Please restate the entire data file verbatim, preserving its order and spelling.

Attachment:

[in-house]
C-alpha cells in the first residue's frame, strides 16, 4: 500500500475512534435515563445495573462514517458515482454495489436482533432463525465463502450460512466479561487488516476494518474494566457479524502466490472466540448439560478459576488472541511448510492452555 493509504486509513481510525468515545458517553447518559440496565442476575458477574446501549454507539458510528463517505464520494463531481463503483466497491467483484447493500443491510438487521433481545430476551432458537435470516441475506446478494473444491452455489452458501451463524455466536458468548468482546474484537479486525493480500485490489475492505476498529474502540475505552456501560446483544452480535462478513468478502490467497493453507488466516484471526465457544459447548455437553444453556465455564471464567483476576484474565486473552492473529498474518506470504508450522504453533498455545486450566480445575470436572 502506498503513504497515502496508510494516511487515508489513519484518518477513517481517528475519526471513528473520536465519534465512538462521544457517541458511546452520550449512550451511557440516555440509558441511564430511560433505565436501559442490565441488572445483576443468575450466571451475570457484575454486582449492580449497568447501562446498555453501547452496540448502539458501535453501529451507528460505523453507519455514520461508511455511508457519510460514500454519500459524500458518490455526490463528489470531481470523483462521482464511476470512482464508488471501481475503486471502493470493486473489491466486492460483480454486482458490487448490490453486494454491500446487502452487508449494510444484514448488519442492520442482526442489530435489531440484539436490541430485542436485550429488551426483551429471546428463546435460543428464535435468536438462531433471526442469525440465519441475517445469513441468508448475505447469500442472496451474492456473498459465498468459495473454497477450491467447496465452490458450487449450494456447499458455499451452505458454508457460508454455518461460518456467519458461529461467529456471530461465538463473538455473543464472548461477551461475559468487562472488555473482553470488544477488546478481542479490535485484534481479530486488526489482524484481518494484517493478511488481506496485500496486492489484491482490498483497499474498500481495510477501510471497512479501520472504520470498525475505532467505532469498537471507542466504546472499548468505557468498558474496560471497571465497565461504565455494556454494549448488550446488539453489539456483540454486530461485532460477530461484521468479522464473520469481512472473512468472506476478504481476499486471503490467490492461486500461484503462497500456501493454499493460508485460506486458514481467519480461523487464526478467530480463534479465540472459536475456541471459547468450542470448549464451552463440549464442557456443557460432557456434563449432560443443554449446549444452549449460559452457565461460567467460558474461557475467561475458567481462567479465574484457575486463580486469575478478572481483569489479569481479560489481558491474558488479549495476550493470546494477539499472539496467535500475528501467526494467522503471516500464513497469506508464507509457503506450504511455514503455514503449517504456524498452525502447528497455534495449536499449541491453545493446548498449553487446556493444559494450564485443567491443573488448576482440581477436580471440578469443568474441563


[in-house]
C-alpha cells in the first residue's frame, strides 16, 4: 500500500475512534435515563445495573462514517458515482454495489436482533432463525465463502450460512466479561487488516476494518474494566457479524502466490472466540448439560478459576488472541511448510492452555 493509504486509513481510525468515545458517553447518559440496565442476575458477574446501549454507539458510528463517505464520494463531481463503483466497491467483484447493500443491510438487521433481545430476551432458537435470516441475506446478494473444491452455489452458501451463524455466536458468548468482546474484537479486525493480500485490489475492505476498529474502540475505552456501560446483544452480535462478513468478502490467497493453507488466516484471526465457544459447548455437553444453556465455564471464567483476576484474565486473552492473529498474518506470504508450522504453533498455545486450566480445575470436572 502506498503513504497515502496508510494516511487515508489513519484518518477513517481517528475519526471513528473520536465519534465512538462521544457517541458511546452520550449512550451511557440516555440509558441511564430511560433505565436501559442490565441488572445483576443468575450466571451475570457484575454486582449492580449497568447501562446498555453501547452496540448502539458501535453501529451507528460505523453507519455514520461508511455511508457519510460514500454519500459524500458518490455526490463528489470531481470523483462521482464511476470512482464508488471501481475503486471502493470493486473489491466486492460483480454486482458490487448490490453486494454491500446487502452487508449494510444484514448488519442492520442482526442489530435489531440484539436490541430485542436485550429488551426483551429471546428463546435460543428464535435468536438462531433471526442469525440465519441475517445469513441468508448475505447469500442472496451474492456473498459465498468459495473454497477450491467447496465452490458450487449450494456447499458455499451452505458454508457460508454455518461460518456467519458461529461467529456471530461465538463473538455473543464472548461477551461475559468487562472488555473482553470488544477488546478481542479490535485484534481479530486488526489482524484481518494484517493478511488481506496485500496486492489484491482490498483497499474498500481495510477501510471497512479501520472504520470498525475505532467505532469498537471507542466504546472499548468505557468498558474496560471497571465497565461504565455494556454494549448488550446488539453489539456483540454486530461485532460477530461484521468479522464473520469481512472473512468472506476478504481476499486471503490467490492461486500461484503462497500456501493454499493460508485460506486458514481467519480461523487464526478467530480463534479465540472459536475456541471459547468450542470448549464451552463440549464442557456443557460432557456434563449432560443443554449446549444452549449460559452457565461460567467460558474461557475467561475458567481462567479465574484457575486463580486469575478478572481483569489479569481479560489481558491474558488479549495476550493470546494477539499472539496467535500475528501467526494467522503471516500464513497469506508464507509457503506450504511455514503455514503449517504456524498452525502447528497455534495449536499449541491453545493446548498449553487446556493444559494450564485443567491443573488448576482440581477436580471440578469443568474441563